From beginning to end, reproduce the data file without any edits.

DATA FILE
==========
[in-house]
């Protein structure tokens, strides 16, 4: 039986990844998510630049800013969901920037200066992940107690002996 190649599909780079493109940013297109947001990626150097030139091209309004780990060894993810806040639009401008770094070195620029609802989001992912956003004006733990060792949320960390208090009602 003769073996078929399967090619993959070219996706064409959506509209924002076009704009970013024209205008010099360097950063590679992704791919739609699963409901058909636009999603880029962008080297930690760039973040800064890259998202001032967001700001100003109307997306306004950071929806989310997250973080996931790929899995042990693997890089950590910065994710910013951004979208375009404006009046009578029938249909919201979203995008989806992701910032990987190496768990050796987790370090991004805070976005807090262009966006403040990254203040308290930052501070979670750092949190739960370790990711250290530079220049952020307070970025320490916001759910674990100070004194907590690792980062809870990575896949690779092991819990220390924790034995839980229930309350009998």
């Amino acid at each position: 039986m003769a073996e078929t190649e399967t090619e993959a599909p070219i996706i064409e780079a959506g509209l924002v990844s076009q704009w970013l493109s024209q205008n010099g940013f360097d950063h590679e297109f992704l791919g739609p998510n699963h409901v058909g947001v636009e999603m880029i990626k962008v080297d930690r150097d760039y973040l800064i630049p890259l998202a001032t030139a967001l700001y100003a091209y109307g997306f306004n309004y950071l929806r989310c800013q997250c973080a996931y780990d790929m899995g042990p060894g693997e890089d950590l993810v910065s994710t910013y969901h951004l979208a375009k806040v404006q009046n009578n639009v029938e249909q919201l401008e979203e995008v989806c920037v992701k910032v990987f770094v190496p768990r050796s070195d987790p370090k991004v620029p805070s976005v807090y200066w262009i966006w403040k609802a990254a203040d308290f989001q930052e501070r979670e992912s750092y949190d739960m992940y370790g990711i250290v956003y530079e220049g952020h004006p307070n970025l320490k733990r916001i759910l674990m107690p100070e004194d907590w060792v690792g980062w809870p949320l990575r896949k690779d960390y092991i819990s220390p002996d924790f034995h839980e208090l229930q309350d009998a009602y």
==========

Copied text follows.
[in-house]
């Protein structure tokens, strides 16, 4: 039986990844998510630049800013969901920037200066992940107690002996 190649599909780079493109940013297109947001990626150097030139091209309004780990060894993810806040639009401008770094070195620029609802989001992912956003004006733990060792949320960390208090009602 003769073996078929399967090619993959070219996706064409959506509209924002076009704009970013024209205008010099360097950063590679992704791919739609699963409901058909636009999603880029962008080297930690760039973040800064890259998202001032967001700001100003109307997306306004950071929806989310997250973080996931790929899995042990693997890089950590910065994710910013951004979208375009404006009046009578029938249909919201979203995008989806992701910032990987190496768990050796987790370090991004805070976005807090262009966006403040990254203040308290930052501070979670750092949190739960370790990711250290530079220049952020307070970025320490916001759910674990100070004194907590690792980062809870990575896949690779092991819990220390924790034995839980229930309350009998």
């Amino acid at each position: 039986m003769a073996e078929t190649e399967t090619e993959a599909p070219i996706i064409e780079a959506g509209l924002v990844s076009q704009w970013l493109s024209q205008n010099g940013f360097d950063h590679e297109f992704l791919g739609p998510n699963h409901v058909g947001v636009e999603m880029i990626k962008v080297d930690r150097d760039y973040l800064i630049p890259l998202a001032t030139a967001l700001y100003a091209y109307g997306f306004n309004y950071l929806r989310c800013q997250c973080a996931y780990d790929m899995g042990p060894g693997e890089d950590l993810v910065s994710t910013y969901h951004l979208a375009k806040v404006q009046n009578n639009v029938e249909q919201l401008e979203e995008v989806c920037v992701k910032v990987f770094v190496p768990r050796s070195d987790p370090k991004v620029p805070s976005v807090y200066w262009i966006w403040k609802a990254a203040d308290f989001q930052e501070r979670e992912s750092y949190d739960m992940y370790g990711i250290v956003y530079e220049g952020h004006p307070n970025l320490k733990r916001i759910l674990m107690p100070e004194d907590w060792v690792g980062w809870p949320l990575r896949k690779d960390y092991i819990s220390p002996d924790f034995h839980e208090l229930q309350d009998a009602y």